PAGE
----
What you missed at IDEA Fund Partner’s recent Partner Pitch with 2U Laundry

2ULaundry and IDEA Fund

2ULaundry started off as a college company that Alex Smereczniak scaled to be one of Charlotte’s most successful startup businesses.

Smereczniak did his due diligence and managed to get his company through the early stages of profitability. At the recent IDEA Fund Partner Pitch, Smereczniak shared an in-depth conversation in front of a local audience about the successes and occasional shortcomings of his delivery laundry service.

With John Cambier and Lister Delgado of IDEA Fund as panelists and moderators, they talked about 2ULaundry’s business model, competitors, traction, upcoming opportunities, and what made IDEA Fund even consider investing in 2ULaundry in the first place.

Here are some key takeaways and tips:

Investors look from referrals

Many people and things are happening in an area, so investors must be choosey.

Delgado said most investors chose new companies based off of recommendations from the people and companies they already know – and that already know them and what they’re looking for.

In summary, it’s important to make connections within a community.

Know your numbers

One thing that stood out about Smereczniak and 2ULaundry is that every detail is transmittable by numbers, statistics and dollar amounts. Delgado and Cambier said that’s what they look for when they have these types of conversations with founders.

Not everything can be Uber

Smereczniak said the Uber model is not universal. 2ULaundry had to innovate this space and schedule pick ups and drop offs in a way that was streamlined and optimized, or they would’ve never made it.

“Laundry is inherently completely different from ride sharing. It’s completely different from food delivery. That’s a marketplace where everything is point A to point B,” Smereczniak said.

The supply chain for laundry is a little bit more intense, and he said many companies still try to bet on this Uber-model of service when their services are far more complex.

Research and know your consumer

Smereczniak said he found out quickly that millennials weren’t his main consumer like he’d originally thought. He discovered many dual-income households were using his product, which led him to research and discover that the average family of four spends 36 hours a month doing laundry, so he took those statistics and ran with them.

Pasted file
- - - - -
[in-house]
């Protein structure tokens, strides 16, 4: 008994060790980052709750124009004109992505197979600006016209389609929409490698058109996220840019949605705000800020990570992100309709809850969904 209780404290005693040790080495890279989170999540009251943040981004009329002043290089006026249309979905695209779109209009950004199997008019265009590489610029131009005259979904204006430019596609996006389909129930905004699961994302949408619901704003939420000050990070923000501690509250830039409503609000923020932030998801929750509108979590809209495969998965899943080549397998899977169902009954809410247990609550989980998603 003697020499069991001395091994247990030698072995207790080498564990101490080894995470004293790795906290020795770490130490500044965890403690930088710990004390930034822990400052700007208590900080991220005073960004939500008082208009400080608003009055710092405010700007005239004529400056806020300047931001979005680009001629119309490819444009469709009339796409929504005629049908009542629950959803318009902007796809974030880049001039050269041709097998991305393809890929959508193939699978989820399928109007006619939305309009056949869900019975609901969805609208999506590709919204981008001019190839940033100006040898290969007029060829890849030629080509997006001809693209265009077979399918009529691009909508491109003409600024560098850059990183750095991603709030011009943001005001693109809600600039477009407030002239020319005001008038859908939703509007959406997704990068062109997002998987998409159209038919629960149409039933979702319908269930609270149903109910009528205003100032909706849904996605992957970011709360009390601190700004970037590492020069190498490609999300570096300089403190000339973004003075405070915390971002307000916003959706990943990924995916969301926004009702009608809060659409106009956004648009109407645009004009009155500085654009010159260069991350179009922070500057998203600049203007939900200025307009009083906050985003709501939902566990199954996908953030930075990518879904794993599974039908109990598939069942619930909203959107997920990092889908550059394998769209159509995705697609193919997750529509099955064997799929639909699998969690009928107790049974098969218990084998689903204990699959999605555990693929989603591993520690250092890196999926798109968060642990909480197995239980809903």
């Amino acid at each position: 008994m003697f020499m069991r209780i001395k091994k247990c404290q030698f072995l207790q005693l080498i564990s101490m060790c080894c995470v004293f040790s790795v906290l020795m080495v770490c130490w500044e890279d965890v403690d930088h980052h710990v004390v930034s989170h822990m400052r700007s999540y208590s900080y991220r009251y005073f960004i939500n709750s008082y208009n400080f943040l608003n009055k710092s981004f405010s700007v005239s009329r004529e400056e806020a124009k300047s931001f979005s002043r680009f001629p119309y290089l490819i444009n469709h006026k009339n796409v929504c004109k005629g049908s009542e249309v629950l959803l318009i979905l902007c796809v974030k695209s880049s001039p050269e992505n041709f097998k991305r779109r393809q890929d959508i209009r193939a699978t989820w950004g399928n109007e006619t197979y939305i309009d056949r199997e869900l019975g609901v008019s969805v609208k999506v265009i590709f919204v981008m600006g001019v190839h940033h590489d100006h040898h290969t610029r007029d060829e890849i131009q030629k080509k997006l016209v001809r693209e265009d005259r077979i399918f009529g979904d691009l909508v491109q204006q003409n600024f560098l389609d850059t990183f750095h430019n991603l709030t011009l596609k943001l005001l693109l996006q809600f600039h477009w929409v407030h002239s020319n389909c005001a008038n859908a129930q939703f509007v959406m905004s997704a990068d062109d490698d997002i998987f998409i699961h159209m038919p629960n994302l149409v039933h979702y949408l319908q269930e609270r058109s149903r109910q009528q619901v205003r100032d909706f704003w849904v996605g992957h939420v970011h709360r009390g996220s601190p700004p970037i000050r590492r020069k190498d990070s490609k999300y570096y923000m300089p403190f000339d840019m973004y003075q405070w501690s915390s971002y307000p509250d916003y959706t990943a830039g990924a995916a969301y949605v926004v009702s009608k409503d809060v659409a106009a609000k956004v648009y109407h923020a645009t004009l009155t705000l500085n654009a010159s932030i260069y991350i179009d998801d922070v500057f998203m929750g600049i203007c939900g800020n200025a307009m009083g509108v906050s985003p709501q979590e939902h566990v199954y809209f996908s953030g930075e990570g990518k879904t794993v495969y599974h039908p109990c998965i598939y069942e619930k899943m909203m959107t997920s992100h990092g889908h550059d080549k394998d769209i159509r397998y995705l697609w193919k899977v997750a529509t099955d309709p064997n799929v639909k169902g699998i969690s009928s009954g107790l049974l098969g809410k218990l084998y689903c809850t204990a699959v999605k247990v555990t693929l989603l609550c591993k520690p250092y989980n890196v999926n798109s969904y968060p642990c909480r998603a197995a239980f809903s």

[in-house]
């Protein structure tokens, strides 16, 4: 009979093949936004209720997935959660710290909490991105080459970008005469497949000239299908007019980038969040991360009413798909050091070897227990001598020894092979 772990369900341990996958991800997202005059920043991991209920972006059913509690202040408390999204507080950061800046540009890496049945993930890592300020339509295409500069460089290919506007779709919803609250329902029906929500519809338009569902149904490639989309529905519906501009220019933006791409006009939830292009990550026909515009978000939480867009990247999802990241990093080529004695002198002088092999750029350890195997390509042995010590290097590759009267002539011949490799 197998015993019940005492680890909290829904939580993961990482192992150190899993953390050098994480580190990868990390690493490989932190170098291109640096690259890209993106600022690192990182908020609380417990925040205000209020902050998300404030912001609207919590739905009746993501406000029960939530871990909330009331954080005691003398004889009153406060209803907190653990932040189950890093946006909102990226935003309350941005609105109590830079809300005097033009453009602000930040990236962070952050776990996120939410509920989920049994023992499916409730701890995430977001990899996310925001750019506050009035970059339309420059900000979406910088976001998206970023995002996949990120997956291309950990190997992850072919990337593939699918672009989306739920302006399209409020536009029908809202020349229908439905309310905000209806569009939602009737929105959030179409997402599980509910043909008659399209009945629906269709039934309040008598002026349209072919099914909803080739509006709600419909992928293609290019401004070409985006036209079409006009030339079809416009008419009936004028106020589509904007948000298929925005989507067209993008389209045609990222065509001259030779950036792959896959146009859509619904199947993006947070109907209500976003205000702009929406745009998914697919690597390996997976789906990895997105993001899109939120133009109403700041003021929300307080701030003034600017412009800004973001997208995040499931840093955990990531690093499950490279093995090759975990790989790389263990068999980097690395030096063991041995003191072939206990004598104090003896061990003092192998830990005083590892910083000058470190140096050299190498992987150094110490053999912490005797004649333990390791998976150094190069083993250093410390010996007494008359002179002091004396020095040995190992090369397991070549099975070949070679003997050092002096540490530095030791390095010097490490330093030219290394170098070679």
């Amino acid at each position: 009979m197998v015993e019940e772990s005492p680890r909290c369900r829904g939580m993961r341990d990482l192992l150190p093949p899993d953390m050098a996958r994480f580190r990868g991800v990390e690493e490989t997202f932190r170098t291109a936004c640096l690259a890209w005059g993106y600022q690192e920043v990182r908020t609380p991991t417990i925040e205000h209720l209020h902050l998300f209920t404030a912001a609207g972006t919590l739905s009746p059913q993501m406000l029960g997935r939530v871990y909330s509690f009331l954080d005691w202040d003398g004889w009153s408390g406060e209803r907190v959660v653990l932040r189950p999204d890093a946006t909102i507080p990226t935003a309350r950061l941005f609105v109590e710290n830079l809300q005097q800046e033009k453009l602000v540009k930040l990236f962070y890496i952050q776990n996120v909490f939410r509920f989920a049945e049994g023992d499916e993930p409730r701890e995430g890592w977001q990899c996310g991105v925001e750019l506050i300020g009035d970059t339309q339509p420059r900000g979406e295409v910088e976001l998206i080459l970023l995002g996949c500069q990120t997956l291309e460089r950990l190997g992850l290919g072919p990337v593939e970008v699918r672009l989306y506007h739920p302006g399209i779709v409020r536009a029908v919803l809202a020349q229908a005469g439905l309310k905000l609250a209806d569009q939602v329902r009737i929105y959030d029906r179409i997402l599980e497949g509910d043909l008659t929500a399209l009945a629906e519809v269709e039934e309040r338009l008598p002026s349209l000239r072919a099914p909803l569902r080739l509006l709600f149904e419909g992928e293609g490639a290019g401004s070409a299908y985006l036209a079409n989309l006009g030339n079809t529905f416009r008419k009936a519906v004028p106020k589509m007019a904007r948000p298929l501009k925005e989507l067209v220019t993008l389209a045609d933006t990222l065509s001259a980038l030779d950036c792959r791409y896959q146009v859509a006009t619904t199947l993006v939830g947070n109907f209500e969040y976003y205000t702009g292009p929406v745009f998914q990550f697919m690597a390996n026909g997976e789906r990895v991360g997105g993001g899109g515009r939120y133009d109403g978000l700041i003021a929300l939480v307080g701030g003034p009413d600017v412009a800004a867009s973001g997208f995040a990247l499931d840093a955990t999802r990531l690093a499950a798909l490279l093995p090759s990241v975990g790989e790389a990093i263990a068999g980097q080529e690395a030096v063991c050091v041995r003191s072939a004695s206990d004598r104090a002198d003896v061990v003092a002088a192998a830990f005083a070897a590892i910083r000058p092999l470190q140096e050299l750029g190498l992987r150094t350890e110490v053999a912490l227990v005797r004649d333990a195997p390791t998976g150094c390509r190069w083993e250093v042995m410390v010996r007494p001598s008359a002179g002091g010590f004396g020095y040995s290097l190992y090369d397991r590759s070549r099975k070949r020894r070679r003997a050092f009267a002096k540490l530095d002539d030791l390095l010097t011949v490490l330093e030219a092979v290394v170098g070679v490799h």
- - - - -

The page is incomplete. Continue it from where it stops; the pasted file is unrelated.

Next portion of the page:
He decided to market to them based around the problem of time – much like the college kids he originally marketed to.

Smereczniak found that his addressable market was usually going to be families from affluent areas making over $100,000/year, who had two working parents and minimal time to do laundry.

He said if he knew his audience and who he was selling to, it makes it that much easier to know and understand his product purpose.

Know your costs

 Employees, facility use, Smereczniak said that all of these things add up. They hit a bit of a growth plateau in the past year because they expanded their market to Atlanta and started construction on their own laundry facility at the same time – this meant resource diversion and less profit.

Delgado knows 2ULaundry well and has invested in then since nearly the beginning. He said that it’s okay to not know exactly how much your company plans to raise, but you should always know how much it will cost, and you should always disclose that to investors.

He said that investors in the Southeast are more conservative than elsewhere, and will usually only invest in a company with less than 50% gross margin.

New isn’t always better

Starting a business isn’t always about making something entirely new, it’s about taking an age-old idea or concept and innovating it to fit a new lifestyle.

Smereczniak said that mom-and-pop laundry shops have always had delivery services, but they never innovated them with technology. He seized the gap in that market and still works with the local shops to form partnerships that serve both businesses.